Diversification Is Key... But Coming Home Again Is Good, Too
Touching down in Panama yesterday, after five weeks on the road, I embraced the strong sense I felt of coming home.
Technically, Lief and I live nowhere. Official empty nesters since our son graduated high school, we’re footloose and fancy-free… with the frequent-flyer accounts to prove it.
We hold residency in Panama but are no longer based here full-time. These days, we’re moving around the globe as business and personal wanderlust dictate, organizing our travel calendar on the fly.
This year we’ve spent time in 11 countries and counting.
Sounds great, right?
Yes, this first year as parents without kids has been productive for the business, allowing us to chase opportunity when and where it has presented itself… from Portugal to Spain… from Colombia to the Dominican Republic… and from Thailand to Singapore…
And, for sure, it has been fun and exciting to be able to pursue back-to-back adventures across four continents.
These past several months have also, though, frankly, been a bit unsettling… and a little tiring.
Living nowhere can be hard work.
Settling back in the taxi as we pulled away from Tocumen International yesterday afternoon, I relaxed as I haven’t in some time. Lief and I, I reminded myself, weren’t headed to yet another hotel. We were on our way to our own little apartment on Avenida Balboa…
Where we’d be able to unpack (after living out of suitcases for weeks)… to sit together on our own couch to enjoy our evening glass of wine (rather than in the lobby bar of a hotel)… and then to sleep in our own bed.
Driving from the airport into the heart of the city, I watched for all the familiar landmarks… and smiled at the new construction since we were last in town. You can’t blink in Panama City without the landscape in front of you changing before you reopen your eyes.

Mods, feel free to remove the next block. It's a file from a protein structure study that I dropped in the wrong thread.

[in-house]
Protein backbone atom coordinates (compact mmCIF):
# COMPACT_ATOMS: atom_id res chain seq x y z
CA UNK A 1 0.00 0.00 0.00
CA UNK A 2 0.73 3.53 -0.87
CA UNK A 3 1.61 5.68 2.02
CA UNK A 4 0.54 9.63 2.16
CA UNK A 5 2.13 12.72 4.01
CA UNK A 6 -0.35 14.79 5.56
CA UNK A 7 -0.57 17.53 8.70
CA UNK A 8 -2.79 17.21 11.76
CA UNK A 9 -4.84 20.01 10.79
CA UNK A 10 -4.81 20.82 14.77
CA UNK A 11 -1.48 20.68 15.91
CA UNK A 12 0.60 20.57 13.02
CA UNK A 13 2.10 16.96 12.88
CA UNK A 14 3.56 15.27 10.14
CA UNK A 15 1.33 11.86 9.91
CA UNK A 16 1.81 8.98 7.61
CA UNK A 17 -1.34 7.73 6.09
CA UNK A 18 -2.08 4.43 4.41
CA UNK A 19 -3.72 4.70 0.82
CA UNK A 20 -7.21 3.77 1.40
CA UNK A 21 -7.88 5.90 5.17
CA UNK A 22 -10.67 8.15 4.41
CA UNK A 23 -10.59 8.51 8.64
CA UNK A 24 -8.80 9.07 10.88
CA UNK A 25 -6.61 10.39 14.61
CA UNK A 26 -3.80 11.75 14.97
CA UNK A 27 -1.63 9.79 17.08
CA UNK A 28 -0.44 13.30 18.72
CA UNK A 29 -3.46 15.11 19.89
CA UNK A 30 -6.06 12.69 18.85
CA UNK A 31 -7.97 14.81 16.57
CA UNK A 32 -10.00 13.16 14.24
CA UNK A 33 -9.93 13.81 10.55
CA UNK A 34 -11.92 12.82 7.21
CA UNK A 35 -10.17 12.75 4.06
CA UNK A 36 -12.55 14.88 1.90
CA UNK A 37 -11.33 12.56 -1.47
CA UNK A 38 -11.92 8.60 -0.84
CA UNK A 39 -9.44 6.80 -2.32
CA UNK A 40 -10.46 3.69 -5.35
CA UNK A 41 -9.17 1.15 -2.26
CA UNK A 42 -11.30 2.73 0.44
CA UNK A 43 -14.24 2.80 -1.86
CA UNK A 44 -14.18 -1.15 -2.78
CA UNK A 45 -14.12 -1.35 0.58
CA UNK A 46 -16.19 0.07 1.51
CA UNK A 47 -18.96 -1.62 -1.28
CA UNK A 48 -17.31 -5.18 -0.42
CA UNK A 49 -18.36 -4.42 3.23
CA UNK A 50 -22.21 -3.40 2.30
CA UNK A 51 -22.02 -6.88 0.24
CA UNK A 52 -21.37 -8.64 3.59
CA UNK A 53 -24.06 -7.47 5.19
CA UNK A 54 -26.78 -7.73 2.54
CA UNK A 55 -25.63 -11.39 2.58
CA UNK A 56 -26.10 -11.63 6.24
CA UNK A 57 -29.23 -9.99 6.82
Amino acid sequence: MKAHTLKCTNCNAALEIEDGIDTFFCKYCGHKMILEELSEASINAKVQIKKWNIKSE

Today we rose early, dressed, and drove to the office… our usual commute even if we haven’t made it for weeks… picking up where we left off…
What’s news since we’ve been away… we wondered of our Panama City team…
The Next Singapore
Also last month, Panama City’s Mayor José Isabel Blandón unveiled an overarching plan for further infrastructure and social projects. Billed as Panamá Resiliente (Resilient Panama), the program includes 45 initiatives to do with public transportation, education, environmental awareness, streamlining of municipal services, citizen involvement, and green infrastructure.
Bottom line, the idea is to improve city parks and avenues, create gymnasiums and other active spaces, plant more trees, and connect the whole of the city with free Wi-Fi.
This city continues to push aggressively to make a name for itself on the world stage as the next Singapore.
Having spent time in Singapore recently, I’d say Panama City has its work cut out for it.
At the same time, driving home along Avenida Balboa yesterday afternoon, I noted that it wasn’t too many years ago that this part of this city looked very different.
When we initially took up residence in Panama in 2008, the park-lined 10-lane thoroughfare that today runs through the heart of this country’s capital all along the Bay of Panama was in its earliest stages.
That is, it didn’t exist.
Avenida Balboa was six lanes with no median, no shoulder, and, in some sections, not even as much as a sidewalk separating the traffic from the fronts of the apartment towers.
Nary a tree or a flower anywhere in sight.
That first year living in Panama City, we’d watch as crews worked around the clock and seven days a week to meet the deadline for the completion of the first phase of the mammoth city-center improvement project known as the Cinta Costera.
Today, a decade and four Cinta Costera phases later, traveling this part of this city you could, in fact, imagine yourself in Singapore.
Step by step… bold infrastructure improvement venture after bold infrastructure improvement venture… a new garden here, another bike path there… this place continues to push ahead with its Next Singapore agenda.
The little engine (backed by the great big Canal) that could.
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